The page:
contended that there was no Apprendi violation. The Court
pointedly rejected that argument, instead concluding that the
relevant maximum was 53 months, the top of the presumptive
sentencing range under Washington’s Sentencing Reform Act:
Our precedents make clear . . . that the “statutory
maximum” for Apprendi purposes is the maximum sentence a
judge may impose solely on the basis of the facts
reflected in the jury verdict or admitted by the
defendant. In other words, the relevant “statutory
maximum” is not the maximum sentence a judge may impose
after finding additional facts, but the maximum he may
impose without any additional findings. When a judge
inflicts punishment that the jury’s verdict alone does
not allow, the jury has not found all the facts “which
the law makes essential to the punishment,” and the judge
exceeds his proper authority.
Id. at 7 (citations omitted). The Court then pointed out that
the trial judge could not have imposed the 90-month sentence
based solely on the facts admitted in the guilty plea. Id. at 7-
8. To support that sentence, the judge had to find the
aggravating factor. The Court explained:
The “maximum sentence” is no more 10 years here than it
was 20 years in Apprendi (because that is what the judge
could have imposed upon finding a hate crime) or death in
Ring (because that is what the judge could have imposed
upon finding an aggravator).
Id. at 8.
The Court acknowledged, and did not overrule, prior cases
upholding sentencing schemes that impose a mandatory minimum
sentence based on judge-made factual findings. See Harris v.
United States, 536 U.S. 545 (2002); McMillan v. Pennsylvania, 477
U.S. 79 (1986). The Court also reaffirmed the constitutionality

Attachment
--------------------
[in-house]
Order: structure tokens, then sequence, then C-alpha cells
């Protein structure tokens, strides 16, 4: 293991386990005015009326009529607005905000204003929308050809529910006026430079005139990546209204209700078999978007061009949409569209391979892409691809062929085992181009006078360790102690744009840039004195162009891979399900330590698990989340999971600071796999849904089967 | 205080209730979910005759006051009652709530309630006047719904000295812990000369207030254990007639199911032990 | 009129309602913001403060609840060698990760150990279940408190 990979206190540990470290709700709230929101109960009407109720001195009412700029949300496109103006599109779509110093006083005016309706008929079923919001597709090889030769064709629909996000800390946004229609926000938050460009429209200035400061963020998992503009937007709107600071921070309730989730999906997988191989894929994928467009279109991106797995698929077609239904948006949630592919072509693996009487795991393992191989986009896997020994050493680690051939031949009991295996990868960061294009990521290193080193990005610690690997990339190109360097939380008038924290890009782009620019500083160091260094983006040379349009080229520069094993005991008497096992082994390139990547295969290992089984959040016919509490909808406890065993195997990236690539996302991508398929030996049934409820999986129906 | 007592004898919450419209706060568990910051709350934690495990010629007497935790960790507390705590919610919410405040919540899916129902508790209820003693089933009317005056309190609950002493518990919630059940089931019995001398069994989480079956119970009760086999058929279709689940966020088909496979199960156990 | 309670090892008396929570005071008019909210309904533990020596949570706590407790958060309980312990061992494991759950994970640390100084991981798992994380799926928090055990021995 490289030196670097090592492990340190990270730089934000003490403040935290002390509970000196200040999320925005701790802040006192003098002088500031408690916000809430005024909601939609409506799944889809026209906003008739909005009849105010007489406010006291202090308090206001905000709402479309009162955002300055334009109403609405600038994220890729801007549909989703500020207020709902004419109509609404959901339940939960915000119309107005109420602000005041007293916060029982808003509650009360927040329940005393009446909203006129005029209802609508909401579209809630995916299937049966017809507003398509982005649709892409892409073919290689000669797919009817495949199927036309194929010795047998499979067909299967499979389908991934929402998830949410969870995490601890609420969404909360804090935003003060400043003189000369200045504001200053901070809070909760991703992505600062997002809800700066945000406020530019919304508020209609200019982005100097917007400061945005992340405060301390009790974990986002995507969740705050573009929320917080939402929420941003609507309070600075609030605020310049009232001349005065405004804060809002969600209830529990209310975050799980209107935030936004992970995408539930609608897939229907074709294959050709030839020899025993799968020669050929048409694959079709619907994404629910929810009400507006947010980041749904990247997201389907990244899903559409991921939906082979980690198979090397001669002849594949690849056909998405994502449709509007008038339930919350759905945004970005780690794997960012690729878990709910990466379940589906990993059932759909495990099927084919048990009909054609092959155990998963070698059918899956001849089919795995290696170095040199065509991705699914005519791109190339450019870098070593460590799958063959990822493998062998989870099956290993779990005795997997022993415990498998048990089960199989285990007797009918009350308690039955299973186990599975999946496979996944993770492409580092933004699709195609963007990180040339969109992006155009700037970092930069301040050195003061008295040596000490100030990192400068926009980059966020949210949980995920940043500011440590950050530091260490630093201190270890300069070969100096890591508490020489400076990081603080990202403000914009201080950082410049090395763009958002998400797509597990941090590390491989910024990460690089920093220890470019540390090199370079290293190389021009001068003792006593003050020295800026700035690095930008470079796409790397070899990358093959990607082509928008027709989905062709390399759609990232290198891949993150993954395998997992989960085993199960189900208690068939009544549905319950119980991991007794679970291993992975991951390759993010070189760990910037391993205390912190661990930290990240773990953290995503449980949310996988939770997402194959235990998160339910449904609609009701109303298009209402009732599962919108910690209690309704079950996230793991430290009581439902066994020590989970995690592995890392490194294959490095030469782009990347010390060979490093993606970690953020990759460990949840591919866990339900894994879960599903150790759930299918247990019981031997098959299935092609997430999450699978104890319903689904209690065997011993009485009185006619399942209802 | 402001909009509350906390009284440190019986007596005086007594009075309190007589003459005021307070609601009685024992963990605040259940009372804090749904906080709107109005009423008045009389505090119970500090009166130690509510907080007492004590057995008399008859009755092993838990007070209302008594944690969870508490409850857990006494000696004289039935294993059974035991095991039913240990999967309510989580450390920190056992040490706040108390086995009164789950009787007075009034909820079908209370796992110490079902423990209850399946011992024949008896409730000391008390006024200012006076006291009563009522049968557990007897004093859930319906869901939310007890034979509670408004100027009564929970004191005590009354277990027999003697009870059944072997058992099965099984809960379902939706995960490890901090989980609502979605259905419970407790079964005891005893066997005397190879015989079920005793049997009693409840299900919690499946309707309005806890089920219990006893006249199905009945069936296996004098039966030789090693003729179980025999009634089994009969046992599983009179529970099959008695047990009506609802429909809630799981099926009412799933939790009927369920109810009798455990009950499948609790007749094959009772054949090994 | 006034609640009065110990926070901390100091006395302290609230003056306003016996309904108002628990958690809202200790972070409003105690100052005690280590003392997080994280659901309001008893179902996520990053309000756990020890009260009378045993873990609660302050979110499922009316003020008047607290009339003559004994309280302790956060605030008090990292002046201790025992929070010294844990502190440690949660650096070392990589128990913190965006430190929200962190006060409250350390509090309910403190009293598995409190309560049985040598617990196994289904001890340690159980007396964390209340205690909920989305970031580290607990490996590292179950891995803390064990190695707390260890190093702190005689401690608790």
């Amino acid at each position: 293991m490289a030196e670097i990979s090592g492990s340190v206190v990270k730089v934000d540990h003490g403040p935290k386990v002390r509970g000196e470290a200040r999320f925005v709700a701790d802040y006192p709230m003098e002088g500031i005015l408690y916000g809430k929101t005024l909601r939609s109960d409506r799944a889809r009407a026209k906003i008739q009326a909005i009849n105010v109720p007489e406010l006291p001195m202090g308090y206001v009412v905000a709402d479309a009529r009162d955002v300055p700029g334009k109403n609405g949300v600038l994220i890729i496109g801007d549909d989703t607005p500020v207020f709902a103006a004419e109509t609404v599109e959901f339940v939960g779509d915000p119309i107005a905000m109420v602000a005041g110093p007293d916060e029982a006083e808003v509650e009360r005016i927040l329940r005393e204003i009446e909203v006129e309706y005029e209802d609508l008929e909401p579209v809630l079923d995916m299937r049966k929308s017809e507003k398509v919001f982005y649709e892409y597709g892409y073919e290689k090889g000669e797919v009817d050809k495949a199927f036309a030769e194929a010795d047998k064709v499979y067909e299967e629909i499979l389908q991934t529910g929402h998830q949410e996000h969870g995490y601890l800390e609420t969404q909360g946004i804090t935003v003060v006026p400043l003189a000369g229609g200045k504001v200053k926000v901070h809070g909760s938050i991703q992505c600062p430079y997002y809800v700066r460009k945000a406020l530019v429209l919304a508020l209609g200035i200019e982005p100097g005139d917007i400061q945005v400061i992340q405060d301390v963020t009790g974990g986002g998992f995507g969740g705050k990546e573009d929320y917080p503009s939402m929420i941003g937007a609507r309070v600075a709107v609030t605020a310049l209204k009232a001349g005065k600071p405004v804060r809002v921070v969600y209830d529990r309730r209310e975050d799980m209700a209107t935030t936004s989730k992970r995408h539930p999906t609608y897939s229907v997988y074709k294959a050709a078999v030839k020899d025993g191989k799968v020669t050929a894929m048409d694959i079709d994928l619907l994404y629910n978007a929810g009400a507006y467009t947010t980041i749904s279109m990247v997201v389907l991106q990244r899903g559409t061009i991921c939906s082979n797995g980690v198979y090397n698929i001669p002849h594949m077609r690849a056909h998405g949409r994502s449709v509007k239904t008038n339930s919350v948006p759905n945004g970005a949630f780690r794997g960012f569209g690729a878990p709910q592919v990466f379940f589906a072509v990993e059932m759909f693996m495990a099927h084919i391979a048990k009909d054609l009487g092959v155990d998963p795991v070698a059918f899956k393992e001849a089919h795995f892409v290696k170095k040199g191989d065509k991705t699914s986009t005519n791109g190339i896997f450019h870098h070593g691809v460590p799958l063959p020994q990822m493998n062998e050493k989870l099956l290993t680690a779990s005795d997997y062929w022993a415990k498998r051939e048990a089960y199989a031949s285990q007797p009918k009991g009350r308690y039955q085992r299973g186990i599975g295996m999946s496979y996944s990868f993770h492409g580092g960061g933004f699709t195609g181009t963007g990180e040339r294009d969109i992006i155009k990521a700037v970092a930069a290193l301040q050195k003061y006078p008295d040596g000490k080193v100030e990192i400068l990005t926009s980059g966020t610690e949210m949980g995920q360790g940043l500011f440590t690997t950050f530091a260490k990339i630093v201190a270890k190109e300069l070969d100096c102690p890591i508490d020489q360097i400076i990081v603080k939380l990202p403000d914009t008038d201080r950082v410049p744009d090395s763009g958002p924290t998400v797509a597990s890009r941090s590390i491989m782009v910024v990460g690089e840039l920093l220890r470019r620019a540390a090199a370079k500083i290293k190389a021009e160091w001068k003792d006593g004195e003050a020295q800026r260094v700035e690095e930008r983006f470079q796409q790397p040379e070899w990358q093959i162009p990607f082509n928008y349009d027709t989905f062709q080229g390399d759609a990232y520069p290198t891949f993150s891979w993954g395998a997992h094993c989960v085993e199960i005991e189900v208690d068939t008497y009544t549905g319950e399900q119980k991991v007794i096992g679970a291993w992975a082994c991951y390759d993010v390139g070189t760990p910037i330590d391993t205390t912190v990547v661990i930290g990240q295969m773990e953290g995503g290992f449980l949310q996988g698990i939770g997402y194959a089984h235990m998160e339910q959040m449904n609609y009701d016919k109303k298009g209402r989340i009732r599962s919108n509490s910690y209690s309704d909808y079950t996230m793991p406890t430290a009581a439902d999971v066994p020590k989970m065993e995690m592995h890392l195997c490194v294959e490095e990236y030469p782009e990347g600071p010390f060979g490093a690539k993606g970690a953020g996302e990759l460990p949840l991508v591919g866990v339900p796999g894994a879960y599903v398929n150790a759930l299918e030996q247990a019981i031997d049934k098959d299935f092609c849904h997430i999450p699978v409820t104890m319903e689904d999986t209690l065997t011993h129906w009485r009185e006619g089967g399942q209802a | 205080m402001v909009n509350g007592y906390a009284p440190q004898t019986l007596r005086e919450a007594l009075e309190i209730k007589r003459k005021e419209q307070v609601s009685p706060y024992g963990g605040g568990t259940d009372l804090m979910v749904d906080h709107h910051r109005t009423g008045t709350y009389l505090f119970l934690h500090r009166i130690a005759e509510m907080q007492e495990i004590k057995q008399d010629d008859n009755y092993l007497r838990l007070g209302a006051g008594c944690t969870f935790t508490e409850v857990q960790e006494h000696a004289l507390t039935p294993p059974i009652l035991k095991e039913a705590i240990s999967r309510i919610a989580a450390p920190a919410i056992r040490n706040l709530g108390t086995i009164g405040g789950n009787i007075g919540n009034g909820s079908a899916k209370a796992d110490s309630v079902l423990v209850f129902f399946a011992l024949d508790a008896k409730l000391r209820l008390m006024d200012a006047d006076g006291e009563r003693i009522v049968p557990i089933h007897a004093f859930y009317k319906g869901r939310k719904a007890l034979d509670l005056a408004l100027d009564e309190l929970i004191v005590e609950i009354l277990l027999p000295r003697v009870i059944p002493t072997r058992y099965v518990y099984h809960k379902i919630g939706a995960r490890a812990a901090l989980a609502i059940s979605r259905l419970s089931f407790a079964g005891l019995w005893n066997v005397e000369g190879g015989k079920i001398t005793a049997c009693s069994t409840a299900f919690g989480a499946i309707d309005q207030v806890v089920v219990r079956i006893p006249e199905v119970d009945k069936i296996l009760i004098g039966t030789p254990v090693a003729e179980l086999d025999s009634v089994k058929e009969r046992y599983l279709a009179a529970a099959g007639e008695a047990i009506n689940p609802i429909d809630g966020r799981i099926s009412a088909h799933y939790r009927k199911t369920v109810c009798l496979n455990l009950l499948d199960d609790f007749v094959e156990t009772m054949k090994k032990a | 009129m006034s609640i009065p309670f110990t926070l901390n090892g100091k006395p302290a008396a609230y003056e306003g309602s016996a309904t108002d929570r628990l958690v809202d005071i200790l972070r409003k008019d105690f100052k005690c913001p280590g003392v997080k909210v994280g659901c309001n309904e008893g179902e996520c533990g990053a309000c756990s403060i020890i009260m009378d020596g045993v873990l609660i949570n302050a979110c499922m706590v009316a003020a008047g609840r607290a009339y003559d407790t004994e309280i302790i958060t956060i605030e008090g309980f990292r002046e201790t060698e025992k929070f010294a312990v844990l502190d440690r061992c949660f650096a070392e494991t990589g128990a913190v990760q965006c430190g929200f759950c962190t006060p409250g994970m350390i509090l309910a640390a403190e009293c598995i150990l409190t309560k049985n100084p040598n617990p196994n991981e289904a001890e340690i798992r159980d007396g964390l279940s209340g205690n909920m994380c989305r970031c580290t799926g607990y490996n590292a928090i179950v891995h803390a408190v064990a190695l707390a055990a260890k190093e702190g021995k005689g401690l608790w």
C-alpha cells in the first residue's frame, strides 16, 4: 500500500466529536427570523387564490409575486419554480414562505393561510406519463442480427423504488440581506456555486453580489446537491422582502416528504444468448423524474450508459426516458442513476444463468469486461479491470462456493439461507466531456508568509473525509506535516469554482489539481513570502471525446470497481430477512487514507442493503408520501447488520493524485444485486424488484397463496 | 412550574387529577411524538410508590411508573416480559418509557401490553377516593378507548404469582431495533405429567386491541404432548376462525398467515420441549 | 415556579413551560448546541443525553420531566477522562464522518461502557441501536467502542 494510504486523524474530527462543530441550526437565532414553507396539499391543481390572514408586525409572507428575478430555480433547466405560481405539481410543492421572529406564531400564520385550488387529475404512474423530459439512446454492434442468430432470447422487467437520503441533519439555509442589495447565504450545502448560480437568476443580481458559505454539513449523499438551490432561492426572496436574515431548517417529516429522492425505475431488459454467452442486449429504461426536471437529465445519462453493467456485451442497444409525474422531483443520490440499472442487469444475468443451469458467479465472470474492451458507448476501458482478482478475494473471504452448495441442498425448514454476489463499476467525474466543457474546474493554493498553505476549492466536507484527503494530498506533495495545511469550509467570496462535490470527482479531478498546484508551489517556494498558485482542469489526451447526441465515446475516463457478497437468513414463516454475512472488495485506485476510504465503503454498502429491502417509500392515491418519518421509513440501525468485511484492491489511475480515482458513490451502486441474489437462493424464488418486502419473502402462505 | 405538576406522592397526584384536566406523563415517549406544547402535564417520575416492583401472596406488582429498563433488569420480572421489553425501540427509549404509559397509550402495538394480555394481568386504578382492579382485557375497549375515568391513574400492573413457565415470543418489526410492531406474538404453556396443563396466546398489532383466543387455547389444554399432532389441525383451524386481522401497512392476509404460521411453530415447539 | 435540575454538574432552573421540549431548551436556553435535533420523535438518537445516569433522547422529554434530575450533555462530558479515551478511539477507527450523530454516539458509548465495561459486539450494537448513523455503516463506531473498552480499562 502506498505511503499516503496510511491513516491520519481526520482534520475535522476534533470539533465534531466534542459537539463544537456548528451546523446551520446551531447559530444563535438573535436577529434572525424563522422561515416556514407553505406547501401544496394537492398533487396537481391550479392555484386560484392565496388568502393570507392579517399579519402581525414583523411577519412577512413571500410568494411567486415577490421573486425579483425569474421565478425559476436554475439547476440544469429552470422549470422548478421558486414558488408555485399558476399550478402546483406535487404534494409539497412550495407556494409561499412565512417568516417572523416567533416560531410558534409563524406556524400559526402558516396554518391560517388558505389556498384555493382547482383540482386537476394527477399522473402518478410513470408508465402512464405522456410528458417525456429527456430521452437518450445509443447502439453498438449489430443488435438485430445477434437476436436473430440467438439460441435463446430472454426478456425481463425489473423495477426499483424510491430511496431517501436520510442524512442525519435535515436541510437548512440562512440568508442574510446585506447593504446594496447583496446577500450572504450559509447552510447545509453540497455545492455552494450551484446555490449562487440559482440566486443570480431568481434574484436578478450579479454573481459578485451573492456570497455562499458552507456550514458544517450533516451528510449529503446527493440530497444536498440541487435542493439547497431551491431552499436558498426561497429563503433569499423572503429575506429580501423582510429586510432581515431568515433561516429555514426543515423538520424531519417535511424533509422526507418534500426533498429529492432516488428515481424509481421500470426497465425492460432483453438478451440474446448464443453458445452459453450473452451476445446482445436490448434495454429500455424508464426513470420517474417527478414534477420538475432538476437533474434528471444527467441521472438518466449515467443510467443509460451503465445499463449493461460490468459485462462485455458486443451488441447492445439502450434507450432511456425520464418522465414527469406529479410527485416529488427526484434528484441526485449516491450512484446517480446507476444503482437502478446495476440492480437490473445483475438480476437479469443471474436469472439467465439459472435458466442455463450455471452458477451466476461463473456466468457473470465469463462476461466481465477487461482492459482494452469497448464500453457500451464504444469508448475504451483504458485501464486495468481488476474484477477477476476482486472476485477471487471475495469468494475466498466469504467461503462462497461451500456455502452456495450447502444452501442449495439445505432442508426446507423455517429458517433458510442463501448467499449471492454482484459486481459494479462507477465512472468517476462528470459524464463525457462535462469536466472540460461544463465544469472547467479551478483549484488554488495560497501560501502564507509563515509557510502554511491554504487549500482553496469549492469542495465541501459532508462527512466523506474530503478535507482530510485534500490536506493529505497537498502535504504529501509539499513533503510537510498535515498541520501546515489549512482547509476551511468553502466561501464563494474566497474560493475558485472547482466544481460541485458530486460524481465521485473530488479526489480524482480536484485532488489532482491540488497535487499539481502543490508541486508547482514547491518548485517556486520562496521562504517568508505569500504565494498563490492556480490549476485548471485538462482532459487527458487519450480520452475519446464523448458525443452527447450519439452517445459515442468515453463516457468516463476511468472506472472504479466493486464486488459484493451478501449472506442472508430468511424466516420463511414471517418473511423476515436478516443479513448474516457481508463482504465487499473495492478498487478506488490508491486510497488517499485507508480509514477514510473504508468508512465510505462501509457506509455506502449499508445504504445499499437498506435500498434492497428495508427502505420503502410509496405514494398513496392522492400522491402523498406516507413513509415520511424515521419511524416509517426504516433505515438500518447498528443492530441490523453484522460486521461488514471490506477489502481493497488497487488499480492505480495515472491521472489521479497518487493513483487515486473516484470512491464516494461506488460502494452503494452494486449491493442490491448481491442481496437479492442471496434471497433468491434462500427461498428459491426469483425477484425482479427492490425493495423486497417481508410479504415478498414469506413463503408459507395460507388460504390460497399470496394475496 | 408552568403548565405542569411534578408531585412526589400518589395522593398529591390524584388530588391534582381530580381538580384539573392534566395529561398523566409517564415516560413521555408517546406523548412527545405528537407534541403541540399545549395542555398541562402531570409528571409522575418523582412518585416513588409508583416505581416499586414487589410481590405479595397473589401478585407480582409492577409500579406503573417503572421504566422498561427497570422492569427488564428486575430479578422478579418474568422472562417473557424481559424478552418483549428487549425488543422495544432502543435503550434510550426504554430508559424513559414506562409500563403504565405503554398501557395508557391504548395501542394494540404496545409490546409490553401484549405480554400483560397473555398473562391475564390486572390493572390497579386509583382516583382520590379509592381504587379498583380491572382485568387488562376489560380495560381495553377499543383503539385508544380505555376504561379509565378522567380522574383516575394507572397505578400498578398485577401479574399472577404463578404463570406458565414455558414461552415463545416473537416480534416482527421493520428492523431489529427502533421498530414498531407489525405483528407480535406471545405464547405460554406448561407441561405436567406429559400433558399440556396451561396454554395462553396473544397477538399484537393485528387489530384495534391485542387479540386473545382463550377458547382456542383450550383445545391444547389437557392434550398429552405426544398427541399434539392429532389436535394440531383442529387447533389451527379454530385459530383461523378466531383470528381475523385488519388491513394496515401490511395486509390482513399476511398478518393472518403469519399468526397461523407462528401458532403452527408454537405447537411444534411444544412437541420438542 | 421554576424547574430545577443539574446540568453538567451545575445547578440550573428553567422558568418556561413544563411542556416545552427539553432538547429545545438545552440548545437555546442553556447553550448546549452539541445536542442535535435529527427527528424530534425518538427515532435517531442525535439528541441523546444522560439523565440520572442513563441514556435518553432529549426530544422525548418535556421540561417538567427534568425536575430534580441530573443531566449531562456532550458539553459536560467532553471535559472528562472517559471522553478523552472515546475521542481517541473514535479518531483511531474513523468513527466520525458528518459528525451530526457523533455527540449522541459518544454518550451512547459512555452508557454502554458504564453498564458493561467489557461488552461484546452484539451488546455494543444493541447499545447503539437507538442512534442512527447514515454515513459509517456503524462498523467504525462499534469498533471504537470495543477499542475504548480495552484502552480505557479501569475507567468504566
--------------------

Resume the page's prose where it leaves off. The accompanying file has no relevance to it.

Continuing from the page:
of indeterminate-sentencing regimes in which a sentencing judge
may, but need not, rely on factual determinations outside of the
verdict in fixing a sentence within a broad statutory range. See
Williams v. New York, 337 U.S. 241 (1949). But the Court
distinguished mandatory-minimum and indeterminate-sentencing
systems from the Washington system on the ground that they did
not involve sentences “greater than what state law authorized on
the basis of the verdict alone.” Blakely, slip op. at 8.
Justice Scalia’s opinion for the Blakely majority noted that
the federal Guidelines were not before the Court, and the Court
expressly declined to express any opinion as to them. Id. at 9
n.9. That disclaimer does not by itself mean that Blakely
carries no import for the federal Guidelines, for the binding
force of a Supreme Court decision is ordinarily not limited to
the particular set of facts that produces it. Indeed, the
dissenting Justices certainly thought that the Court’s reasoning
might foretell the end of the federal Guidelines. See id. at 12-
13 (O’Connor, J., dissenting); id. at 19-21 (Breyer, J.,
dissenting). That prophecy has already been realized in several
courts across the country, see, e.g., United States v. Booker,
No. 03-CR-026-S-01 (7th Cir. July 9, 2004); United States v.
Croxford, No. 2:02-CR-00302PGC, 2004 WL 1521560 (D. Utah July 7,